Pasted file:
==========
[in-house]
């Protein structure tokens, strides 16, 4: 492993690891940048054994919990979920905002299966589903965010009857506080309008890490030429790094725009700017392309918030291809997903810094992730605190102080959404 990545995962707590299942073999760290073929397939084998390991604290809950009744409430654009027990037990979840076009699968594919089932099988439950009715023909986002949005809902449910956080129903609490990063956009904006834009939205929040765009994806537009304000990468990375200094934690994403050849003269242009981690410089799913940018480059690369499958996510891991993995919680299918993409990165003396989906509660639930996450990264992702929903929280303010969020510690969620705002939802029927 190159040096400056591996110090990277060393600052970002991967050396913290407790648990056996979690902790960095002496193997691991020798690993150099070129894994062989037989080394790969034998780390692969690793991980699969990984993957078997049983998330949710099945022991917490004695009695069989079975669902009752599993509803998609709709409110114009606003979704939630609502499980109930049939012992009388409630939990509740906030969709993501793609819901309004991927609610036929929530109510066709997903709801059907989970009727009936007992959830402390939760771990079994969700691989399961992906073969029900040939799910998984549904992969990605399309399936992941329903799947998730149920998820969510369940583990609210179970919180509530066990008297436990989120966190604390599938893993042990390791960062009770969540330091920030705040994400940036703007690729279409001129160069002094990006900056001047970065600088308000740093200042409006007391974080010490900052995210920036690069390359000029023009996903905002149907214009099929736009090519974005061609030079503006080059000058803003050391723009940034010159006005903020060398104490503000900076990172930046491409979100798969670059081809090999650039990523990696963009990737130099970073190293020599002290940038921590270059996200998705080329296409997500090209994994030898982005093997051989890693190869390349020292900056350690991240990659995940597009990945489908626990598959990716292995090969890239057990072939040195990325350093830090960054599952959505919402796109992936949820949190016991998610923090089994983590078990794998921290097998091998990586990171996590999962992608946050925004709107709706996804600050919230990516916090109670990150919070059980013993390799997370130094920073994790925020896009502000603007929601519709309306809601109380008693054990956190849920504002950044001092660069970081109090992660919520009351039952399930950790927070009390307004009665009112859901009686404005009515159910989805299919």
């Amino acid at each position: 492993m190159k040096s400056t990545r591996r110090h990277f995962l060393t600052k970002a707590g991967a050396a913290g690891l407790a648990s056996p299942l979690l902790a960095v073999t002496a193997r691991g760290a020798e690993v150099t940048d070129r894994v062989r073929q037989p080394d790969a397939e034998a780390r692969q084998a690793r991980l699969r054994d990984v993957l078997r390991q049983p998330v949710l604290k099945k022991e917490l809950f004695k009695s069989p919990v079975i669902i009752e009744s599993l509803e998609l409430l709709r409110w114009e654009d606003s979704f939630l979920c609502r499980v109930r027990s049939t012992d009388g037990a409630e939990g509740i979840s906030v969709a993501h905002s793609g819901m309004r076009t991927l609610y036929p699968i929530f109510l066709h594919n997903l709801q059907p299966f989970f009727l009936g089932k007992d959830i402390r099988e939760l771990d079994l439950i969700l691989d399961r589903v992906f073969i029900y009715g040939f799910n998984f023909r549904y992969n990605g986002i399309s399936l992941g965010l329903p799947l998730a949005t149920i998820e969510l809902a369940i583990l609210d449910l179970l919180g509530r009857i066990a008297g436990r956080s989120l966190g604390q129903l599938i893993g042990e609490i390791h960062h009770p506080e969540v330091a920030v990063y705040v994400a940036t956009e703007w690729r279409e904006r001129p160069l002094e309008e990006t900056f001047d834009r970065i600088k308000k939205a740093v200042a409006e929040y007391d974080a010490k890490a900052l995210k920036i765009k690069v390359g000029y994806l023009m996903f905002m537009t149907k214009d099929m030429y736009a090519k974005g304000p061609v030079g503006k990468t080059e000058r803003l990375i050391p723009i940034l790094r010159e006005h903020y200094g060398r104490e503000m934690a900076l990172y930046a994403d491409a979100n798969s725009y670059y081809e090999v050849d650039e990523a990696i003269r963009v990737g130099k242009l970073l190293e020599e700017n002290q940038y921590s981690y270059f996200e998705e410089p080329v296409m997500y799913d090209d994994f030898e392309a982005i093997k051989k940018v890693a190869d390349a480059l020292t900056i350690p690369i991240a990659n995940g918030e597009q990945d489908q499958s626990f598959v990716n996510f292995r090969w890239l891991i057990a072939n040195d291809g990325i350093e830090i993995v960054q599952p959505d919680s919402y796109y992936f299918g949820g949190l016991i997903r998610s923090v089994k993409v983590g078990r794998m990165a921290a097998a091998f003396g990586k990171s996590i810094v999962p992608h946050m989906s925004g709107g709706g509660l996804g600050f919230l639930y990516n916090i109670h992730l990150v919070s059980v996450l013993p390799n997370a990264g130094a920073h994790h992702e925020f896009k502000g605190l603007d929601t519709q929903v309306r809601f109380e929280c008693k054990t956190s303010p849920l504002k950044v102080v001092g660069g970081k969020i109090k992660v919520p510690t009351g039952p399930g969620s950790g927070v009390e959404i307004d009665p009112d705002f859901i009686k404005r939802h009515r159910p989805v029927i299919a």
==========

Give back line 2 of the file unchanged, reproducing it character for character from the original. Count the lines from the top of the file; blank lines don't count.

């Protein structure tokens, strides 16, 4: 492993690891940048054994919990979920905002299966589903965010009857506080309008890490030429790094725009700017392309918030291809997903810094992730605190102080959404 990545995962707590299942073999760290073929397939084998390991604290809950009744409430654009027990037990979840076009699968594919089932099988439950009715023909986002949005809902449910956080129903609490990063956009904006834009939205929040765009994806537009304000990468990375200094934690994403050849003269242009981690410089799913940018480059690369499958996510891991993995919680299918993409990165003396989906509660639930996450990264992702929903929280303010969020510690969620705002939802029927 190159040096400056591996110090990277060393600052970002991967050396913290407790648990056996979690902790960095002496193997691991020798690993150099070129894994062989037989080394790969034998780390692969690793991980699969990984993957078997049983998330949710099945022991917490004695009695069989079975669902009752599993509803998609709709409110114009606003979704939630609502499980109930049939012992009388409630939990509740906030969709993501793609819901309004991927609610036929929530109510066709997903709801059907989970009727009936007992959830402390939760771990079994969700691989399961992906073969029900040939799910998984549904992969990605399309399936992941329903799947998730149920998820969510369940583990609210179970919180509530066990008297436990989120966190604390599938893993042990390791960062009770969540330091920030705040994400940036703007690729279409001129160069002094990006900056001047970065600088308000740093200042409006007391974080010490900052995210920036690069390359000029023009996903905002149907214009099929736009090519974005061609030079503006080059000058803003050391723009940034010159006005903020060398104490503000900076990172930046491409979100798969670059081809090999650039990523990696963009990737130099970073190293020599002290940038921590270059996200998705080329296409997500090209994994030898982005093997051989890693190869390349020292900056350690991240990659995940597009990945489908626990598959990716292995090969890239057990072939040195990325350093830090960054599952959505919402796109992936949820949190016991998610923090089994983590078990794998921290097998091998990586990171996590999962992608946050925004709107709706996804600050919230990516916090109670990150919070059980013993390799997370130094920073994790925020896009502000603007929601519709309306809601109380008693054990956190849920504002950044001092660069970081109090992660919520009351039952399930950790927070009390307004009665009112859901009686404005009515159910989805299919």